Occurrence : Sta. 58, South coast of Arabia, surface : 1 example.

Remarks. The body measures 0-75 mm. in length without the posterior processes, the width of the body is 0-26 mm. The length of the tail is about 1-20 times the length of the body, and its width is 0-31 of its length. The characteristic two pairs of large gland cells are present in the tail. The size of the specimen is small in comparison with examples from other regions. Busch, Yogt and Fol give the size of their examples as ranging from 1-8 mm. to as large as 3-0 mm. in length ; Ihle’s specimens from the Malay region measured 1-20 mm. in length, and Lohmann’ s examples were even smaller, measuring only 1-0 mm.

4

JOHN MURRAY EXPEDITION

while Thompson (1948) in South-east Australian waters obtained examples that ranged from 06 mm. to 2-2 mm. in length.

In spite of its small size the present specimen appeared to be sexually mature : both the ovary and testis were well developed and closely resemble the condition figured by Lohmann (1896, pi. iv, fig. 5) and Fol (1872, pi. v, fig. 1).

Distribution. This species is widely distributed throughout the warmer waters of all the great oceans.

Fritillaria formica Fol.

Fritillaria formica Eol, 1872, p. 35, pi. vii ; Lohmann, 1896, p. 41, pi. vi ; Ihle, 1908, p. 93; Essenberg, 1926, p. 481, figs. 119-124 ; Lohmann, 1931, p. 134, fig. 13 ; Haranfc and Vernieres, 1938, p. 20, fig. 38 ; Thompson, 1948, p. 58, pi. xvii, figs. 1-3, pi. xx, figs. 3, 4.

Occurrence : Sta. 58, South coast of Arabia, surface : 1 example.

Remarks. This specimen measures 0-63 mm. in body-length by 0-18 in breadth, and the tail measured 1*1 mm. in length. This is considerably smaller than the examples examined by Fol, in which the body measured 1-2 mm. and the tail 2-0 mm. Essenberg, however, obtained examples from the San Diego region that ranged in length of body from 0-4 mm. to over 1*0 mm.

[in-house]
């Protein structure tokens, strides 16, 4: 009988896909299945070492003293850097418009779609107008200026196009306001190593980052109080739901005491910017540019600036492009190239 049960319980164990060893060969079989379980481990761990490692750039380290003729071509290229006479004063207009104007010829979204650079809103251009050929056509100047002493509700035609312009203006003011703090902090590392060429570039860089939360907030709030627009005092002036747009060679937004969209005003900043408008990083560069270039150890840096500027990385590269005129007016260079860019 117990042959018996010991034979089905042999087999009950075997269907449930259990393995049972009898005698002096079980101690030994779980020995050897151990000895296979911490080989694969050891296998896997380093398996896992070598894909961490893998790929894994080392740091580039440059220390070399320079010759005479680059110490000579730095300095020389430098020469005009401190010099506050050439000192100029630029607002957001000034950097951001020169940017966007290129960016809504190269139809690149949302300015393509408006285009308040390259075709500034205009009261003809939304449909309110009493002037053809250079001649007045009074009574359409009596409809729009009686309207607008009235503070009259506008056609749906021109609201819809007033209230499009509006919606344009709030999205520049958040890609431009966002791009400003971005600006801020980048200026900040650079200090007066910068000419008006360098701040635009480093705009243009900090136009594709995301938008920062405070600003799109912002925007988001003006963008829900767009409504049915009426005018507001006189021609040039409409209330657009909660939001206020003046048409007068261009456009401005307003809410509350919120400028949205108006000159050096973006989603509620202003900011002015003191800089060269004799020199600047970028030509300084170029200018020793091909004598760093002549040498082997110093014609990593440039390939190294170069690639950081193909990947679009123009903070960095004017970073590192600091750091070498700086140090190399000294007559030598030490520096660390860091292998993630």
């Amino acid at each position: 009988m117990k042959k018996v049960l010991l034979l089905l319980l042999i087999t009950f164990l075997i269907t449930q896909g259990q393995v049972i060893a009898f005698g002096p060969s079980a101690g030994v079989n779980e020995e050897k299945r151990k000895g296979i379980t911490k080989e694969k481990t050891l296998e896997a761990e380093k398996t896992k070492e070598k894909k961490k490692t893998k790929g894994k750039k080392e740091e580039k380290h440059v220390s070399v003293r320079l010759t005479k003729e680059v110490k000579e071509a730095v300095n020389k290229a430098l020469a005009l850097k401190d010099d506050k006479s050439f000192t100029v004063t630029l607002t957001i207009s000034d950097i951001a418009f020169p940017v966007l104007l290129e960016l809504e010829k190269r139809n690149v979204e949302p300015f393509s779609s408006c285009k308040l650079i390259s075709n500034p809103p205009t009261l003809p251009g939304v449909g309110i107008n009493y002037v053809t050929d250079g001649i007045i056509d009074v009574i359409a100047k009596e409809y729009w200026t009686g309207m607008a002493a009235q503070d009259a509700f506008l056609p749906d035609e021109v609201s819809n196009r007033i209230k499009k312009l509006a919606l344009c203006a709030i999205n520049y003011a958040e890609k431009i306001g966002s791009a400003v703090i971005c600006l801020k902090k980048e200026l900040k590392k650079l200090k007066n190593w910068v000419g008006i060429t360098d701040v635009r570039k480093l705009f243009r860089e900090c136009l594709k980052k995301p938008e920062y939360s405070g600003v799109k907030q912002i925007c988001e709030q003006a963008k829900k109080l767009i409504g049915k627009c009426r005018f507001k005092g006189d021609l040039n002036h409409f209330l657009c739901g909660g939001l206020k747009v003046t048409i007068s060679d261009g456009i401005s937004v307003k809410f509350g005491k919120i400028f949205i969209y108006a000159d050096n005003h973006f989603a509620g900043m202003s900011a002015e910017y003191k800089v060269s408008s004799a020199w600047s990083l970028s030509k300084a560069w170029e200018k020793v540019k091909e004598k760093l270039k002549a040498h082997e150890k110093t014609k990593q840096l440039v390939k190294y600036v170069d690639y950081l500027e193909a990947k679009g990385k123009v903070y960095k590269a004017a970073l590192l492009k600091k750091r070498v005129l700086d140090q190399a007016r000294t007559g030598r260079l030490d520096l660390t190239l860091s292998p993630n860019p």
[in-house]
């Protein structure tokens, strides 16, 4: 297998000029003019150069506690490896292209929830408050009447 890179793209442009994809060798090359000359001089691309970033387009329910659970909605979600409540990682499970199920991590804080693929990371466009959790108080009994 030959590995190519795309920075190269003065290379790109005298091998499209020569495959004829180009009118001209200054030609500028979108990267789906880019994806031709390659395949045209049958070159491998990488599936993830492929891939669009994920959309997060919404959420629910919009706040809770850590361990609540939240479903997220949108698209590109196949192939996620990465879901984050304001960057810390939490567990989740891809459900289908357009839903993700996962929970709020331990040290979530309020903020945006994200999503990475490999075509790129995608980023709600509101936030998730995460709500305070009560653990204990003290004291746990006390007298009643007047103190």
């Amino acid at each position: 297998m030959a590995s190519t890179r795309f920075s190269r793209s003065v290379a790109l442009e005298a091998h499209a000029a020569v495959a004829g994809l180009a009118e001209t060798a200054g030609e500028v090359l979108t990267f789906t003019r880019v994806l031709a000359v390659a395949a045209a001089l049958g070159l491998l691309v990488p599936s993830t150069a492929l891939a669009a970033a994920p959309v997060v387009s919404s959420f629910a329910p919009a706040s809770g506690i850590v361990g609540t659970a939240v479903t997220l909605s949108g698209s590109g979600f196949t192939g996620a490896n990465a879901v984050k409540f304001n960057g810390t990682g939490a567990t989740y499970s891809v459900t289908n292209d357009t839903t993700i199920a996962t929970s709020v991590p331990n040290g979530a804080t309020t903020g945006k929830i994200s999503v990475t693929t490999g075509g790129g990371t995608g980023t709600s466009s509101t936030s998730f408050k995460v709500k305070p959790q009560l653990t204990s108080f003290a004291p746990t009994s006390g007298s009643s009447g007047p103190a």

Distribution. Like the preceding species, it is found in the warm regions of all the great oceans, and has also managed to penetrate into the waters of the West Wind Drift (Lohmann).

Lohmann (1931, p. 134, fig. 13) has figured two forms of this species f. digitata and f. tuber culata, but their geographical distribution appears to be identical. Both forms occur throughout the tropical region and both extend their distribution into the Antarctic region.

The two above species, Fritillaria pellucida (Busch) and F. formica Fol, appear to be hardy forms capable of existing in a wide range of temperature : Lohmann (1931) has recorded their occurrence in areas in which the surface temperature of the water was as high as 28-5-29-7° C. Essenberg seems to be doubtful whether they do actually exist in water with as high a temperature as this, and states that in the San Diego region the temperature range within which they were found was from 12-8° to 14-29° C. for pellucida, and from 12-3° to 14-5° C. for formica ; she points out that though Lohmann gives the surface temperature of the water at stations where catches were made, there is no means of determining whether the specimens actually came from this zone, since in most instances the tow-netting was made between the surface and some considerable depth. In the present case, however, there is no such doubt ; the examples were taken in the immediate surface water and the surface temperature was 26-7° C.

In the Siboga collections Fritillaria pellucida was taken in 17 stations and F. formica in 8 : they were the commonest species present in this region, and in the collections made by the Valdivia in the Indian Ocean they were the most common species between the Nicobar Islands and Ceylon, off the Seychelles, and again off the coast of East Africa in Lat. 1-6° S. They were the only species taken in the Gulf of Aden, so that their presence off the South coast of Arabia was to be expected. Lohmann and Buckmann (1926) have recorded the presence of these species as far south as Lat. 72° 20' in hauls from 200-0 m., and the second species, F. formica, in a haul with the closing net between 500 and 350 m.

THE PELAGIC TUNICATA

5

in lat. 54 : 29' S., long. 43' E. ; there can be little doubt that these examples had been carried south in the North Atlantic intermediate current from warmer regions.

O

Family Oikopleurid.e.

Genus Oikopleura Mertens.

Oikopleura dioica Fob

Oikopleura dioica Fol. 1872. p. 28, pi. iv, figs. 1—6 ; Lolimaim, 1896, p. 76, pi. xvi, fig. 1, pi. xvii, figs. 4, 9 ; Lohmann, 1901, p. 11 ; Aida, 1907, p. 19, pi. iv, figs. 7-11 ; Kruger, 1912, p. 26 ; Essenberg, 1926, p. 485, figs. 125-129 : Lohmann and Buehman. 1926. pp. 85. 145, figs. 17, 302, 33s and 342 ; Lohman 1831, p. 113; Berriil. 1950, p. 312, figs. Ill f. 112 d and 115; Harant and Yernieres, 193S, p. 37 ; Thompson, 1948, p. 37, pi. v, fig. 2, pi. vi, figs. 1-3.

Occurrence : Sta. 58, South coast of Arabia, surface : 9 specimens.

Remarks. As is so often the case, the present specimens appear to be relatively small ; their measurements are as follows :

Body.

Tail.

A

(

Length.

\

Depth.

r

Length.

Breadth

(mm.).

(mm.).

(mm.).

(mm.).

0-31

0-146

1-25

1 -25

0-383

0-187

1-33

0-2

0-52

0-24

1-53

0-2